There is a lot of important things going on in the parts of the world that are not considered part of the West among those countries’ governments. You’d never know it from the U.S. mainstream media. From Patrick Lawrence at consortiumnews.com:
Western coverage of last week’s summit in Uzbekistan brings us face-to-face with the extent to which Americans are not supposed to see the world turning.
Only in America, Land of Opportunists, can you awaken on an early autumn Sunday to a headline such as this in our once-but-no-longer newspaper of record: “The U.S. Vowed to Defend Central American Democracy. Autocrats Had Other Plans.”
Sit with this for a few moments, readers. Let yourselves laugh, or do the other thing, or maybe you will do some of both, as I did.
Now we can consider how the Western press reported the summit of non–Western powers in Samarkand last week and what went on when Vladimir Putin, the Russian president, met with Xi Jinping and Narendra Modi, his Chinese and Indian counterparts.
Once again we find that The New York Times is perfectly willing to tell us the nighttime is not dark, the sky is not blue, and water does not run from faucets. Once again the elite cliques the Times speaks for do not want us to understand the world as it truly is.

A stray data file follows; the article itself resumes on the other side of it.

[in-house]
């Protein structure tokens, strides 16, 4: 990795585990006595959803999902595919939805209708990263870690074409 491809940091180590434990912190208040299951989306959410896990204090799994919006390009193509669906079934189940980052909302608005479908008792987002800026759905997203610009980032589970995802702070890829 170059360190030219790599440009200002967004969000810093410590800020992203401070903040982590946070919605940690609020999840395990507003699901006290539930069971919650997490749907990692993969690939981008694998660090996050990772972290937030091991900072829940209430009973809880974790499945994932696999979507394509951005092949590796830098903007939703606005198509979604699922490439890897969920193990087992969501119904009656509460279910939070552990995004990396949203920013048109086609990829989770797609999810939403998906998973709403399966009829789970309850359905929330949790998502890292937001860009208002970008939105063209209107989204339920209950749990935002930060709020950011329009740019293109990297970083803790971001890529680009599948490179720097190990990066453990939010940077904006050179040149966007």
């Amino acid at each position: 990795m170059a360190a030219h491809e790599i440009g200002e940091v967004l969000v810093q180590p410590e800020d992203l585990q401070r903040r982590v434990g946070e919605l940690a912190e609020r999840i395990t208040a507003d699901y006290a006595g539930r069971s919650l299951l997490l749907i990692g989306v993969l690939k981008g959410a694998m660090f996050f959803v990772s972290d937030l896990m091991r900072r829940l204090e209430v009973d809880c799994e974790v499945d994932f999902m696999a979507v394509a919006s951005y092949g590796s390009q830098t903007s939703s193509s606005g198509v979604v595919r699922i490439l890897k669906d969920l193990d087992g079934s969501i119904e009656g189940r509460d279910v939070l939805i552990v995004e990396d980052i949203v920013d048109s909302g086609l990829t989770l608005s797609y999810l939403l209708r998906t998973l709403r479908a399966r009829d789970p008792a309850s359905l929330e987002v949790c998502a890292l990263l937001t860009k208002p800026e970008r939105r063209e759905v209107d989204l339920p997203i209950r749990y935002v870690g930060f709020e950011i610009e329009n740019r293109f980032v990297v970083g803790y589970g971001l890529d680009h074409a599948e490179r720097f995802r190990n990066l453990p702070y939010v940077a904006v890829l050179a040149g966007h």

The gathering last Thursday and Friday in Uzbekistan was the 22nd session of the Shanghai Cooperation Organization, a conference of Asian and Central Asian nations China set in motion in 2001 — or in 1996, if we count a modest forerunner called the S–5. At present the SCO has eight members — China, Russia, the Central Asian republics, India and Pakistan — plus the old Commonwealth of Independent States, the Collective Security Treaty Organization, and lots of observers and “dialogue partners.”